Albert Einstein's paper “Does the Inertia of a Body Depend Upon Its Energy Content?” was published in the journal "Annalen der Physik" on November 21, 1905.The paper revealed the relationship between energy and mass that would eventually lead to the mass-energy equivalence formula E = mc(energy equals mass times the velocity of light squared).Einstein was far from being the first to propose a mass-energy relationship but he was the first scientist to propose the E = mcformula and the first to...
The “lights were turned on” at the Edison Electric Light Company as it began operation on October 15, 1878. *In short, the company provided financial support for Edison's electric light experiments in return for control of the resulting patents.It was through this company that Edison first applied the term “filament” to the element of glowing wire carrying current in a light bulb. (To be true, English inventor Joseph Swan had used the term prior to this.
Steve Jobs and his then-new company, NeXT Inc, debuted the NeXT Computer at Davies Symphony Hall in San Francisco, on October 12, 1988.The NeXT Computer was a high-end workstation computer developed, manufactured, and sold by NeXT, a company founded by Jobs after he left Apple Originally priced at $6500, the computer ran the Unix-based NeXTSTEP operating system and was packaged in a 1×1×1-foot die-cast magnesium cube-shaped case, which led to the machine being playfully called "The Cube.
Muck Rack makes it simple to find people, tweets, or articles that mention any name, keyword, company, hashtag etc. We've compiled this guide to help you make the most of your search.
Selecting a term
Start searching tweets, articles from media outlets, articles mentioned in tweets, journalists'
names, titles and bios with some suggested searches:
Companies or Topics (e.g. iPhone, Microsoft)
Phrases (e.g. "cloud computing") — use quotes to keep the terms together
Twitter handles (e.g. @username) — returns those who have mentioned or replied to
Names (e.g. "David Pogue")
Hashtags (e.g. #sxsw, #london2012)
Bio details (e.g. vegan, Olympics, father)
Muck Rack's Advanced Search allows for many boolean operators.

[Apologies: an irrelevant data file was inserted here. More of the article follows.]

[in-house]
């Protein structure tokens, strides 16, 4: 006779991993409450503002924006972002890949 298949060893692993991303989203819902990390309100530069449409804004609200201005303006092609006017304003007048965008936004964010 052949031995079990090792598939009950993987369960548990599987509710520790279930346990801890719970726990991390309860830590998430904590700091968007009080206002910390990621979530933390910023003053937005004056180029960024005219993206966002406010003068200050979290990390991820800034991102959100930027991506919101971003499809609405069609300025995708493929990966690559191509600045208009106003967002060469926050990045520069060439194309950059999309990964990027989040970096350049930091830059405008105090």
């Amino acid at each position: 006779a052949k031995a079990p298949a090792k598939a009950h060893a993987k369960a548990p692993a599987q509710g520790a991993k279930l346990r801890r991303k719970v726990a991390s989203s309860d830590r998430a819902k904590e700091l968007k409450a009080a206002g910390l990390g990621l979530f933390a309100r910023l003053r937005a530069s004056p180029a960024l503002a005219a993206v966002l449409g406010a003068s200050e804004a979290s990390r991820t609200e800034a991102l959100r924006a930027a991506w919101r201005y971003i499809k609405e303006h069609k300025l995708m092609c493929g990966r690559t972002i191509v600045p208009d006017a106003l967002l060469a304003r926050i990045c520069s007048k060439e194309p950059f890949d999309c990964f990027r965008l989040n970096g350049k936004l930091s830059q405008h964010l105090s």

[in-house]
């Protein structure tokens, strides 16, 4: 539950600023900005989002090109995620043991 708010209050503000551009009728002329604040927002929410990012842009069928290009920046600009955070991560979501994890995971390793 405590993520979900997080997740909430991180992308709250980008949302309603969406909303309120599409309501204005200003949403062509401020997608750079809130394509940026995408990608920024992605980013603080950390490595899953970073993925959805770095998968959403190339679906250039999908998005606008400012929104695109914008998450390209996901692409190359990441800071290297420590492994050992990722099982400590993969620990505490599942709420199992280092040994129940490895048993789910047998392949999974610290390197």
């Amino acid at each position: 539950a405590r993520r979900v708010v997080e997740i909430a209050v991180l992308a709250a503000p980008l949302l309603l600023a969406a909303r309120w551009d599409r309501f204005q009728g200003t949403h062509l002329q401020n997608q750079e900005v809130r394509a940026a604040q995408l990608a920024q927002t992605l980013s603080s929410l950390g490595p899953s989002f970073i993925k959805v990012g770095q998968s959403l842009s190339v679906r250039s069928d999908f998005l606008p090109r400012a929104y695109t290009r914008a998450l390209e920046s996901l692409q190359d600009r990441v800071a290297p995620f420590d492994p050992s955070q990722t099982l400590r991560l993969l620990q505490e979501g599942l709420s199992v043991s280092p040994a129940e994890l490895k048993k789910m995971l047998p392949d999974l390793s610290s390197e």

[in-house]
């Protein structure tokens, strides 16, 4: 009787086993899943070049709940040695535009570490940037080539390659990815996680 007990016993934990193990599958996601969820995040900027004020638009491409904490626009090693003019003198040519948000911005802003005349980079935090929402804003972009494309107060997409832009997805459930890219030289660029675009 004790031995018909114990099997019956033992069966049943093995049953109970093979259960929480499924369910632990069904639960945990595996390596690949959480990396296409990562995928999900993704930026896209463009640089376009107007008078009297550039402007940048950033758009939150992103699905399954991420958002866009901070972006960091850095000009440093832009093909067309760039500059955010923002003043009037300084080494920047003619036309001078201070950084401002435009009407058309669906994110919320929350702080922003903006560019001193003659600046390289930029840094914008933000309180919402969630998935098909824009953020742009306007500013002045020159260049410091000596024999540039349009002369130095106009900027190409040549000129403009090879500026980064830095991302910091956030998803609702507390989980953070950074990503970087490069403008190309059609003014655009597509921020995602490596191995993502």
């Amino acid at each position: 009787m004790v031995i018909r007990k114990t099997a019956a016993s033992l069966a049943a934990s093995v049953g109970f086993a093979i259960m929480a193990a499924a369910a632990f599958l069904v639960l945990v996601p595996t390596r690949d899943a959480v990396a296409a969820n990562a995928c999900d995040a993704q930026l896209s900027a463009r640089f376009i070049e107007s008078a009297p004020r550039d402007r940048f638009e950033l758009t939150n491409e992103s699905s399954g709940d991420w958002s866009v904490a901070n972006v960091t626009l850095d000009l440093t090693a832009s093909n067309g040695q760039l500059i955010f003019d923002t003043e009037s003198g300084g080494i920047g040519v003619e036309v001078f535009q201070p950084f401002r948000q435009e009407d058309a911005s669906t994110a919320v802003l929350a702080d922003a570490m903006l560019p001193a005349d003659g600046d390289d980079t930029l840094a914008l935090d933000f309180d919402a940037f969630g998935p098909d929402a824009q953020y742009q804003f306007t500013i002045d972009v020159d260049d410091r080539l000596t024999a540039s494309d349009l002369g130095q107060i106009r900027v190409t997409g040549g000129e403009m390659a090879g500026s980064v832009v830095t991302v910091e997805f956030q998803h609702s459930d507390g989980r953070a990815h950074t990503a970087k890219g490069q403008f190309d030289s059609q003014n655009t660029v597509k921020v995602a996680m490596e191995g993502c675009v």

Find results that mention multiple specified terms, use AND or
+. For example, ensure each result contains both Elon Musk and Mark Zuckerberg by
searching Musk AND Zuckerberg or Musk + Zuckerberg.
Use the operators OR or , to broaden your search when you'd like either of
multiple terms to appear in results. (This is the default behavior of our search when no operators
are used). For example, results will contain either cake or cookie by searching cake OR cookie or cake,cookie
Use NOT or - to subtract results from your search. For
example, searching Disney will yield results about the Walt Disney Company as well as Walt Disney
World Resort. To exclude mentions of Disney World, search for Disney -World or Disney
When using one of these operators with a phrase, enclose it in quotation marks. For example, you can
find results about smartphones excluding Apple's iPhone 4S by searching smartphone -"iPhone
Exact case matching or punctuation
If you're searching for a brand name or keyword that relies on specific punctuation marks or capitalization, you can
find results that match your exact query by adding matchcase: before the keyword you're searching for, like matchcase:E*TRADE .
Use parentheses to separate multiple
boolean phrases. For example, to find journalists talking about having fun in Disney World or
Disneyland, search for ("disney world" OR disneyland) AND fun.
An asterisk can be used to search for any variation of a root word truncated by the asterisk. For example, searching for admin* will return results for administrator, administration, administer, administered, etc.
A near operator is an AND operator where you can control the distance between the words. You can vary the distance the near operation uses by adding a forward slash and number (between 0-99) such as strawberries NEAR/10 "whipped cream", which means the strawberries must exist within 10 words of "whipped cream".